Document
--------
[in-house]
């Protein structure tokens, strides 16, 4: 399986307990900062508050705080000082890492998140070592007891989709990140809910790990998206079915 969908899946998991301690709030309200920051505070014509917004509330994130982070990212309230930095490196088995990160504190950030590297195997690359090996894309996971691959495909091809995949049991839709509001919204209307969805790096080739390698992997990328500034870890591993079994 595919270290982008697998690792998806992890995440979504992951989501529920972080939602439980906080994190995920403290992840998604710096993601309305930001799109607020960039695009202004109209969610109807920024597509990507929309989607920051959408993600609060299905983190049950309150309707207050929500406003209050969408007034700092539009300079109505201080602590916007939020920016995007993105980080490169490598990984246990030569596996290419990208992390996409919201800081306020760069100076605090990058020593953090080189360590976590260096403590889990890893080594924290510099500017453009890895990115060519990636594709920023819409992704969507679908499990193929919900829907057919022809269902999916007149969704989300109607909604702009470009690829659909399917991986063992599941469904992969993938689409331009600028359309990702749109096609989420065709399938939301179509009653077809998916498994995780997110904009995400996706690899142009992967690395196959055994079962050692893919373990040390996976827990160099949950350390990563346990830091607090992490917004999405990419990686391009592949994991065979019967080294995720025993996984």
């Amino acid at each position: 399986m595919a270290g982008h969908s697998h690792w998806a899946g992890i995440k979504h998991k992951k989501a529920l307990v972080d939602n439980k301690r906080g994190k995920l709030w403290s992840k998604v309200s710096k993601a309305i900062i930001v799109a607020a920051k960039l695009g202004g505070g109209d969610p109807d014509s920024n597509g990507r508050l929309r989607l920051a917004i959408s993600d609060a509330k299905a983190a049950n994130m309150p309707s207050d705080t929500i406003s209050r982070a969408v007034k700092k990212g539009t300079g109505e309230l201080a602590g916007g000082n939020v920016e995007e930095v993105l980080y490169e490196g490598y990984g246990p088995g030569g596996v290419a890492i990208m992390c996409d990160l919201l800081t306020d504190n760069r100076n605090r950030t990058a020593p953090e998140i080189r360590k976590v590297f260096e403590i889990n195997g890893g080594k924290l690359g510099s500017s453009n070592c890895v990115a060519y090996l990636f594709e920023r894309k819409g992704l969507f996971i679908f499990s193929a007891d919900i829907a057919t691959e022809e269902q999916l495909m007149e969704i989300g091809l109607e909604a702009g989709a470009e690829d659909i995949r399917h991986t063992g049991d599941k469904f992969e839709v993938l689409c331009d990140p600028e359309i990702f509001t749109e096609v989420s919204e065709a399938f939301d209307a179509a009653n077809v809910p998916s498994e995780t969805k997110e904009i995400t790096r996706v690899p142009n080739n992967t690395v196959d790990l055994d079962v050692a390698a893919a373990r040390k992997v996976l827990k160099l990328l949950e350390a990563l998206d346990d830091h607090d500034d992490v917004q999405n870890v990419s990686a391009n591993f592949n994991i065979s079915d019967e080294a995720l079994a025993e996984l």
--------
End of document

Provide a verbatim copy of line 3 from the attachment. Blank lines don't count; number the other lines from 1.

């Amino acid at each position: 399986m595919a270290g982008h969908s697998h690792w998806a899946g992890i995440k979504h998991k992951k989501a529920l307990v972080d939602n439980k301690r906080g994190k995920l709030w403290s992840k998604v309200s710096k993601a309305i900062i930001v799109a607020a920051k960039l695009g202004g505070g109209d969610p109807d014509s920024n597509g990507r508050l929309r989607l920051a917004i959408s993600d609060a509330k299905a983190a049950n994130m309150p309707s207050d705080t929500i406003s209050r982070a969408v007034k700092k990212g539009t300079g109505e309230l201080a602590g916007g000082n939020v920016e995007e930095v993105l980080y490169e490196g490598y990984g246990p088995g030569g596996v290419a890492i990208m992390c996409d990160l919201l800081t306020d504190n760069r100076n605090r950030t990058a020593p953090e998140i080189r360590k976590v590297f260096e403590i889990n195997g890893g080594k924290l690359g510099s500017s453009n070592c890895v990115a060519y090996l990636f594709e920023r894309k819409g992704l969507f996971i679908f499990s193929a007891d919900i829907a057919t691959e022809e269902q999916l495909m007149e969704i989300g091809l109607e909604a702009g989709a470009e690829d659909i995949r399917h991986t063992g049991d599941k469904f992969e839709v993938l689409c331009d990140p600028e359309i990702f509001t749109e096609v989420s919204e065709a399938f939301d209307a179509a009653n077809v809910p998916s498994e995780t969805k997110e904009i995400t790096r996706v690899p142009n080739n992967t690395v196959d790990l055994d079962v050692a390698a893919a373990r040390k992997v996976l827990k160099l990328l949950e350390a990563l998206d346990d830091h607090d500034d992490v917004q999405n870890v990419s990686a391009n591993f592949n994991i065979s079915d019967e080294a995720l079994a025993e996984l």